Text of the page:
Signs Your Child Is Ready For Daycare

Group of mothers with their babies in nursery

Believe it or not, one of the biggest dilemmas we hear from parents isn’t necessarily choosing the right daycare. It’s that they want to know why they have to choose daycare at all. More specifically, whether or not their child is ready for daycare.

It’s a common frustration. As a parent, you want what’s best for your child. And you want to nurture and protect them as much as you can. But daycare is an inevitable reality for many of us. And part of that reality also includes getting babies and toddlers ready for daycare.


Unfortunately, there isn’t any comprehensive answer. Many experts feel that 12 months old is an optimal time to transition an infant to daycare. It’s commonly held that separation anxiety peaks at 9 months by many childhood care experts. But what they don’t take into consideration is that each child is unique in both temperament and their relation to their environment. There’s no such thing as a universal barometer when it comes to infants and toddlers.

But there’s a concrete benefit to sending your infant or toddler to daycare early. According to a recent study from the National Institute of Health, there’s an association between early childcare at high quality daycare centers and future academic achievement—even extending into adolescence. Perhaps the question isn’t should you send your child into daycare early, but what are the signs they’re ready for daycare?

How Independent Is Your Child?

Emotional and physical attachment can be difficult to distinguish in a child because of their inability to communicate clearly, both verbally and emotionally. But they can express themselves physically (if you haven’t noticed already!) Here are a few physical signs which you may want to keep in mind:

  • Are they able to walk on their own without assistance?
  • Can they play with other infants and toddlers without constant supervision?
  • Can they understand the relationship between cause and effect, such as what happens if they throw a cup on the floor?
  • Are you noticing an attempt to form words instead of mere cries or reactions?
  • Do they insist on choosing their clothing and dressing themselves?
  • Have they learned to express themselves through scribbling or playing with blocks?

How Long Should They Be At Daycare?

There’s a direct correlation between the stress on children under 36 months indicated by elevated cortisol levels and extensive attendance at early childcare. However, we’ve also found that by gradually introducing younger infants into daycare—particularly if parents are present the first few days—stress and anxiety levels decrease significantly over time. Again, this depends on the emotional maturity of your child. And again, there’s no universal barometer. But if they can be left without supervision for gradually extended periods of time without severe emotional distress, there’s a strong chance they’ll be able to succeed at daycare without too much anxiety.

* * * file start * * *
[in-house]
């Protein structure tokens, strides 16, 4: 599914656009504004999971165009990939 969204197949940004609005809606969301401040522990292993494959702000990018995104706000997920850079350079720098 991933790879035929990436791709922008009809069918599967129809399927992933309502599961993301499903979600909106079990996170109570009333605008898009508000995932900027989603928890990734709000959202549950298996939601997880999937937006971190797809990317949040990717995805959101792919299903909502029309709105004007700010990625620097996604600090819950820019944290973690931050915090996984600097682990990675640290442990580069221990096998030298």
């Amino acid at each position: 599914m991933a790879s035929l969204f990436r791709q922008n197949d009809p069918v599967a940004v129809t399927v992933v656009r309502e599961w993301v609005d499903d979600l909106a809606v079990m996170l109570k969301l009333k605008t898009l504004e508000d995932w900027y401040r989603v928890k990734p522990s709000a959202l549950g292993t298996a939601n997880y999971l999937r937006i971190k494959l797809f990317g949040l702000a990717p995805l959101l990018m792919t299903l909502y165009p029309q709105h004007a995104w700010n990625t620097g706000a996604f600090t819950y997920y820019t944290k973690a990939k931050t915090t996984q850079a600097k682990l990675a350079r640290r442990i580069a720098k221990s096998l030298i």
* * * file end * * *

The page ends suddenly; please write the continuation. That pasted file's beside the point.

Can They Adjust To Routine?

The younger your child is, the less they have a sense of object permanence. They sleep when they want and for however long they want. They eat when they’re hungry (which tends to be around the clock!) In fact, for an infant day and night are virtually inseparable. But they also likely have a few anchoring points. A favorite stuffed animal. A blanket. Their crib. And of course, you. Naturally, they’re inclined to think the loss of any one of those anchors will be a permanent one—which can be even more stressful if daycare will be the first time they’ve had to get ready for a routine. We like to encourage parents to gradually introduce routine into their children’s lives. Even something as simple as having dinner at exactly the same time together or playing their favorite lullabies at the same hour of the day can go a long way towards fostering a sense of routine for a child.

Have They Stayed Away From Home Before?

If not, spending the night with a trusted family member, friend or godparent can help make the transition a more seamless experience. This shouldn’t imply that daycare is the same as a glorified babysitting service, however. The purpose of a qualified daycare center is to help nurture independence, creativity and social development in a child. That’s why their staff will be highly trained in early education and child development; ones who will engage them in both play and skill building. But spending extensive time away from home with a familiar and loving face can help make an early imprint on a child which can help them feel more secure about the process of separation.

How Curious Is Your Child?

Have they taken a sudden and intense interest in shapes and sounds? Are they trying to read age appropriate books, pointing out illustrations to you? Are they spending half an hour or more playing with blocks? Are they attempting to draw or scribble? If so, those are signs your child wants to learn more about the world around them. You might notice this as early as 12 months old. You may not see it until they’re toddlers. But they’re trying to tell you something in how they interact with their environment. And it’s up to you as a parent to help nurture it until they’re ready to take the next step towards their independence. Until they’re ready for daycare.

Daycare should be as much about your child’s development and independence as it is play. Come see the Montessori difference at Frederick Country Day Montessori School.


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